Other references on this site, which beg the question of what and where these ‘Copédith’ publications are. The ‘Imprimerie Copédith’, whose address was 7 Rue des Ardennes in the 19th, seems to have been the printers for a range of 1970s periodicals and short form texts, including psychoanalytic journals Ornicar? and le Coq Héron.

Anne Querrien, Généalogie des équipements collectifs, Les équipements de normalisation, L’école primaire, Paris, CERFI, Impr. Copédith, 1975

Michel Foucault (dir.), Généalogie des équipements de normalisation, Les équipements sanitaires, Paris, CERFI, Impr. Copédith, 1976.

François Fourquet, Histoire des services collectifs dans la comptabilité nationale, Paris, CERFI, Impr. Copédith, 1976.

Susana says that Godofredo [Pereira] can tell us about the CERFI contracts 😊

The Chevalier website includes a reference to: Taga Shigeru, ‘Foucault et Guattari au croisement de la théorie du micro-pouvoir et de la psychothérapie institutionnelle’, dans Hervé Oulc’hen (dir.), Usages de Foucault, Paris, Presses Universitaires de France, 2014, p. 99-107. See here: https://www.cairn.info/usages-de-foucault--9782130621102.htm. The Shigeru article can be bought online. He is a Professor at Kyoto University. Author of Jean Oury Rencontre avec le Japon, 2005.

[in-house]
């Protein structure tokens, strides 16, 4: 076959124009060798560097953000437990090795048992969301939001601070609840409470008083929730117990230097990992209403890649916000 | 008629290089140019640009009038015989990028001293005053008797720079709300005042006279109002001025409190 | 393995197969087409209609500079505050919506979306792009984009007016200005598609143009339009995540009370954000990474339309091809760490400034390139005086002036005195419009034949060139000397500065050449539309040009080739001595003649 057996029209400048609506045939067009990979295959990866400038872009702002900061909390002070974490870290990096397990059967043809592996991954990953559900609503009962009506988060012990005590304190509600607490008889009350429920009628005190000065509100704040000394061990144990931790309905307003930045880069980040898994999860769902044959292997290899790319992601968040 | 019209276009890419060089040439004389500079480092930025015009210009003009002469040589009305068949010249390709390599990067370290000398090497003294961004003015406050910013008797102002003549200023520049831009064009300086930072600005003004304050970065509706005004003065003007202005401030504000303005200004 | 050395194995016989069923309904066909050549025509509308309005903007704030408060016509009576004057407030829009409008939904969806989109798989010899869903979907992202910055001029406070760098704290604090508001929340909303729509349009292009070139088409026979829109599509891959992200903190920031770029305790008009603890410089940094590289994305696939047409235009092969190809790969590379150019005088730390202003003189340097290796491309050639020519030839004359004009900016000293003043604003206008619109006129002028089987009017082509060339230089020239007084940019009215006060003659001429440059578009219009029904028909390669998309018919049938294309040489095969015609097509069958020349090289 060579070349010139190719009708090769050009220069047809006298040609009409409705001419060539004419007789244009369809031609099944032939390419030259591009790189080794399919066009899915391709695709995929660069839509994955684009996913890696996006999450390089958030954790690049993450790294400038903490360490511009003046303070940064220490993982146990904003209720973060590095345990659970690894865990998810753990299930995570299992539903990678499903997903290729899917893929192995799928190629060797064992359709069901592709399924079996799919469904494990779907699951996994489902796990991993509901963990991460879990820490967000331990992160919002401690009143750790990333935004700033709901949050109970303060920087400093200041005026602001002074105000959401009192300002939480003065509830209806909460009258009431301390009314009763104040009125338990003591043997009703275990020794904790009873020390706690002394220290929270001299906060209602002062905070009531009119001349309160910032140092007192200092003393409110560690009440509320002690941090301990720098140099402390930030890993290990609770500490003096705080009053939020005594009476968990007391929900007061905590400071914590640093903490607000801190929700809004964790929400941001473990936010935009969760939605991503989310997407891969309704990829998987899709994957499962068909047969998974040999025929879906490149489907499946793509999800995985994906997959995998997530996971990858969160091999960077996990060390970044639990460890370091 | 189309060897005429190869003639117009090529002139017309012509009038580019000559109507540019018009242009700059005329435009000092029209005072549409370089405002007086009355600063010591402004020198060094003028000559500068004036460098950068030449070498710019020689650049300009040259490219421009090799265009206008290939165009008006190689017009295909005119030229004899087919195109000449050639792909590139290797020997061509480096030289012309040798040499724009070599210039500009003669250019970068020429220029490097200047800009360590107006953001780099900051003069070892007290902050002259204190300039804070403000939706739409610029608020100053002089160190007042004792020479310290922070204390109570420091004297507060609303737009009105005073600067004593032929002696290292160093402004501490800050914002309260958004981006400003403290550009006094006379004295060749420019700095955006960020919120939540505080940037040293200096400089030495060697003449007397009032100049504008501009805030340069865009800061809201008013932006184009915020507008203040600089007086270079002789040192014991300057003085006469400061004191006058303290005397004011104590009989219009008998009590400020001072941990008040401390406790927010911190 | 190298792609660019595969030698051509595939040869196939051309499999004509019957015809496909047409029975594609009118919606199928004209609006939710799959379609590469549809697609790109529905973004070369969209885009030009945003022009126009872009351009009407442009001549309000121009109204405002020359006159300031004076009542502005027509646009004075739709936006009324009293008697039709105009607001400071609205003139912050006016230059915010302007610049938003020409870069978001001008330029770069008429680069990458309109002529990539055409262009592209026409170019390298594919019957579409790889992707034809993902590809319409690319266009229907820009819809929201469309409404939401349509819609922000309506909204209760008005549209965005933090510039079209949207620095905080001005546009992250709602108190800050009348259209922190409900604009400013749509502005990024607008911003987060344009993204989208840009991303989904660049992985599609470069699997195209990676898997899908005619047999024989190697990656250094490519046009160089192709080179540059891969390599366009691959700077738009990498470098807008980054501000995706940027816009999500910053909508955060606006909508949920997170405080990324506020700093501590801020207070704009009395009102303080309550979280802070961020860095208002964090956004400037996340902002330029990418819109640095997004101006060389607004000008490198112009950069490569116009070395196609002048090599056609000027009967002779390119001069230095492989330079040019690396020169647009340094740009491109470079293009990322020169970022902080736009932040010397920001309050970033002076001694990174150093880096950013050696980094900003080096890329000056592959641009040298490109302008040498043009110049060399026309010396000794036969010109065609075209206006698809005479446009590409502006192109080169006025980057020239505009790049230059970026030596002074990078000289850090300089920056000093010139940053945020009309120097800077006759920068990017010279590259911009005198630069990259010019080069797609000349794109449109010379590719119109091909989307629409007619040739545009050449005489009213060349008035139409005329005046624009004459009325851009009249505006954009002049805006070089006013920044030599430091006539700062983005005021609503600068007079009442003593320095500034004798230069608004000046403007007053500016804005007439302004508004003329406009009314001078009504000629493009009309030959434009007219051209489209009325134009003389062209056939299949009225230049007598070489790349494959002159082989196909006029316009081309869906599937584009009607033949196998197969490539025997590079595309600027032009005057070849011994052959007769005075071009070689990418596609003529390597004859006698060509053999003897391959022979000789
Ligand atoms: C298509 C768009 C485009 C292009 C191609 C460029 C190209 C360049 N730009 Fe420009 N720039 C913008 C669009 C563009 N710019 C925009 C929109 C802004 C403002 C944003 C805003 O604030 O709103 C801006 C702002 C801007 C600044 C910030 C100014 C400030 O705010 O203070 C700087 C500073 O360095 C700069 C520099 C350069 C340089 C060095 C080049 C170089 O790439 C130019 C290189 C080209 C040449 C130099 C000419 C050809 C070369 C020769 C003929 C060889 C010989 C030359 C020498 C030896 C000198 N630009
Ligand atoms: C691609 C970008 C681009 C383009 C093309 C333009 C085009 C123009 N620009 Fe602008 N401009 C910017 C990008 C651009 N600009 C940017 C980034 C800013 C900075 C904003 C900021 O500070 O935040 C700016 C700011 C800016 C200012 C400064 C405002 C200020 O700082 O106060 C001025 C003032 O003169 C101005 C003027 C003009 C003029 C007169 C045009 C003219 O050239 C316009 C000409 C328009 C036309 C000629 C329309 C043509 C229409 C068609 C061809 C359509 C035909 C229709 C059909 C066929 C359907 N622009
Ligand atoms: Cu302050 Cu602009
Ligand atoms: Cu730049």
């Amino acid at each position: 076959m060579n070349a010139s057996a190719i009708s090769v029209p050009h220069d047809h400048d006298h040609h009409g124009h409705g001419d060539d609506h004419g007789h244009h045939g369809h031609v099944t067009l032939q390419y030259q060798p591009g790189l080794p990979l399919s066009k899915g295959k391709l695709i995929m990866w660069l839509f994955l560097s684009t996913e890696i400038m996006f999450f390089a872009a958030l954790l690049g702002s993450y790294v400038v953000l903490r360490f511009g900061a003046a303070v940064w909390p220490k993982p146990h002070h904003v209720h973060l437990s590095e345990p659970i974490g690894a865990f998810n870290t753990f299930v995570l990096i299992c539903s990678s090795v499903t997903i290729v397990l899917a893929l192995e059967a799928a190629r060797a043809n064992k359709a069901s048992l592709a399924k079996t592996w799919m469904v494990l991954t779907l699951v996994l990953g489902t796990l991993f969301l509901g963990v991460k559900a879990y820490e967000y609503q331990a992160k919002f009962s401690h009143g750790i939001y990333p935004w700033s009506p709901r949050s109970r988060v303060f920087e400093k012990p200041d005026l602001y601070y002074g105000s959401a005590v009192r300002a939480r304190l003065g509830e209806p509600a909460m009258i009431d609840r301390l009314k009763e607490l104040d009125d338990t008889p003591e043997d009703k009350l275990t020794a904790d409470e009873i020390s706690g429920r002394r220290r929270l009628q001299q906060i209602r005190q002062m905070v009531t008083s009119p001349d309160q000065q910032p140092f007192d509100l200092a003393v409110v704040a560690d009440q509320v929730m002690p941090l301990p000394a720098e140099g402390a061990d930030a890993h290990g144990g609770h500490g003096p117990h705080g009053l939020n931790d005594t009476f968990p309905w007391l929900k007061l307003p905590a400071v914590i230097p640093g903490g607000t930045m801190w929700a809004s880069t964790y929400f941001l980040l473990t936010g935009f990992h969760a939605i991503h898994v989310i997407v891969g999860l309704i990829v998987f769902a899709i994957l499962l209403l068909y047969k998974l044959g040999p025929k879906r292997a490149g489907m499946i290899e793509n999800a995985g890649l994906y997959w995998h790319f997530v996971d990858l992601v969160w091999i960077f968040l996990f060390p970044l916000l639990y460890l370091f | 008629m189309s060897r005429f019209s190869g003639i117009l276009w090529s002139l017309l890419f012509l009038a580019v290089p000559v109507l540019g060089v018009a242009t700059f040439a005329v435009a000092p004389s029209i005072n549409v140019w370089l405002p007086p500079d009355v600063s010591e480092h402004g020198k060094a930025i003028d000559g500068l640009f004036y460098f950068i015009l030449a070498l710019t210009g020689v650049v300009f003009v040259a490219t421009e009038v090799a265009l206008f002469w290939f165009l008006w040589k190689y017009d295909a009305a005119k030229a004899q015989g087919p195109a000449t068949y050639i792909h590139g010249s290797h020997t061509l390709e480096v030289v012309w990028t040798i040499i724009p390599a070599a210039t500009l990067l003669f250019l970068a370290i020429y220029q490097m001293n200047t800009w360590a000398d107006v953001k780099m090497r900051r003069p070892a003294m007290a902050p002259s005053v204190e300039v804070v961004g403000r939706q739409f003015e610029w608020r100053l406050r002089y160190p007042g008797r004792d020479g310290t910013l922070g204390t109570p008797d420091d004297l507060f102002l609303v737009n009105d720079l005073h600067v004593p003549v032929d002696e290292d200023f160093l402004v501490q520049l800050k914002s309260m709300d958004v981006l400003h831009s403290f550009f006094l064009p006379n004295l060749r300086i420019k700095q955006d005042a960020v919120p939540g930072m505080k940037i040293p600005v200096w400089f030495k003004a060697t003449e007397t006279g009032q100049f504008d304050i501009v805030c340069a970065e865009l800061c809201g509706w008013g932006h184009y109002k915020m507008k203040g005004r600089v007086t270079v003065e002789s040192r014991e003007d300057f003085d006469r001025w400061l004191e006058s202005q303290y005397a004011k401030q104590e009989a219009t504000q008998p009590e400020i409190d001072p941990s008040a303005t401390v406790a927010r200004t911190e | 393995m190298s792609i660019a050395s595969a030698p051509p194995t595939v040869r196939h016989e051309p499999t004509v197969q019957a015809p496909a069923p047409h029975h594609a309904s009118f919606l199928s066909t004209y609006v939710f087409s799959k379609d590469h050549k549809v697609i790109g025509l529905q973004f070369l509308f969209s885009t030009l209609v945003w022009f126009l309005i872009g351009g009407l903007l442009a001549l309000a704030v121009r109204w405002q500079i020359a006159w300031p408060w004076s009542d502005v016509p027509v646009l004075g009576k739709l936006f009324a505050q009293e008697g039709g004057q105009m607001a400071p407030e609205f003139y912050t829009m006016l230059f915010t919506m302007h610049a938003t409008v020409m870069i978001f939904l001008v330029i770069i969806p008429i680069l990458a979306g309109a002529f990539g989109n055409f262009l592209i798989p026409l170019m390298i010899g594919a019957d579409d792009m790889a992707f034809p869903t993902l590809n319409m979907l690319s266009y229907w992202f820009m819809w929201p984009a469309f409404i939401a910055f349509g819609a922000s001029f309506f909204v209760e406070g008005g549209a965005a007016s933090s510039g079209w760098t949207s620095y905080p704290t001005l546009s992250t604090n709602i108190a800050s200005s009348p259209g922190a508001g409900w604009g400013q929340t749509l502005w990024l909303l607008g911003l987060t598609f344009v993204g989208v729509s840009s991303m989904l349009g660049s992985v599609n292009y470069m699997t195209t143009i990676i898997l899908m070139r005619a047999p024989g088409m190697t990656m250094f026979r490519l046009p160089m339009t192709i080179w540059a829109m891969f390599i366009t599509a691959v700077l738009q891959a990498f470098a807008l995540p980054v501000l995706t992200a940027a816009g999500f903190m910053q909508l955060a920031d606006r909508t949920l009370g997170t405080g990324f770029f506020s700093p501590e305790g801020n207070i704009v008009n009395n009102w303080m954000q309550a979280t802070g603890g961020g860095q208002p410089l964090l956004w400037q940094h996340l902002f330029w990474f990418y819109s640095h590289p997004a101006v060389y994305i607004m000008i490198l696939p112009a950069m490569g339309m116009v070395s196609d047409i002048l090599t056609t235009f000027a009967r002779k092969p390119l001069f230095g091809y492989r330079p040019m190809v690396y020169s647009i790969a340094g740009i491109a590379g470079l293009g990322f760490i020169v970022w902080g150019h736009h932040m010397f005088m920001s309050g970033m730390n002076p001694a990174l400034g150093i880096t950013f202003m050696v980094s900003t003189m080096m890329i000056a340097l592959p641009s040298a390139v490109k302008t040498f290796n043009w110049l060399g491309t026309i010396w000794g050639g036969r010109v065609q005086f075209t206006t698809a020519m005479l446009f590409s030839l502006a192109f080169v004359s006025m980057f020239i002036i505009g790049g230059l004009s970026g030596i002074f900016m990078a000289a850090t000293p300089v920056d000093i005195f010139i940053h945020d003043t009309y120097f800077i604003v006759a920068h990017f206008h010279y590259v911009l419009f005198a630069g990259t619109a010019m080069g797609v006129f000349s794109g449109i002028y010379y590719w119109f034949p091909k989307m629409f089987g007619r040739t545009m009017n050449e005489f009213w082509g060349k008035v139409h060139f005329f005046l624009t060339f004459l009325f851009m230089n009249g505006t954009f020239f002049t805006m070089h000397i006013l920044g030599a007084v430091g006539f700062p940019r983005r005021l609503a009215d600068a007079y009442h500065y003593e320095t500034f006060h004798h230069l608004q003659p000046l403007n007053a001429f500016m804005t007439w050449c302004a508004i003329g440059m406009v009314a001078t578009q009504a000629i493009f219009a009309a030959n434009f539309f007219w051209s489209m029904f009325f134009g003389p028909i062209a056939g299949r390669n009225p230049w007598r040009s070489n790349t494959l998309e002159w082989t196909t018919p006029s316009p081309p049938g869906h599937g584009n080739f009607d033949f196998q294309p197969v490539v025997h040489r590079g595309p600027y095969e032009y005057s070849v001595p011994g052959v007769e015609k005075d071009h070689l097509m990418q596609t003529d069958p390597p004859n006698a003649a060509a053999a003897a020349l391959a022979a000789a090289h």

Notes on Liane Mozère article: “Foucault et le CERFI : instantanés et actualité”, *Le portique*, No 13-14, 2002

Liane Mozère starts with the emergence of CERFI in 1965 with young people excluded from UEC – Union des étudiants communistes – who met Guattari. [Reference to: Liane [Mozère], Le Printemps des crèches. Histoire et analyse d’un mouvement, L’Harmattan, 1992, which tallies with other mentions of the ‘groupe crèche’ in R13]. Description of CERFI as: ‘cette bande liée autant par des convictions que par des affects’. Militants one day and the next attending Lacan’s seminar on Tuesday. ‘Ainsi, évoquer la figure de Michel Foucault qui a assuré la direction scientifique des premiers travaux du Centre d’Étude, de Recherche et de Formation Institutionnelles (CERFI), groupe de recherche créé à l’initiative de Guattari en 1967, qui associe ces anciens militants, impose d’adopter une posture susceptible d’articuler apports théoriques – la démarche généalogique – et enjeux (micro)politiques.’ Foucault and Deleuze were used as names or guarantors for the CERFI projects funded by the Ministère de l’Equipment. Mozère suggests that the context can allow theoretical issues e.g. genealogy – to be linked to micropolitical issues, which is exactly the focus of our project The Pragmatic Genealogy of Concepts, I think. Genealogy, moreover, is a key term here; arising from Foucault’s Archèologie du savoir and ‘Nietzsche, Génealogie, Histoire’, often referred to as the Hommage à Hyppolite, since Hyppolite died in 1968. Foucault’s essay appeared in Hommage à Jean Hyppolite, PUF, 1971. See more on genealogy later.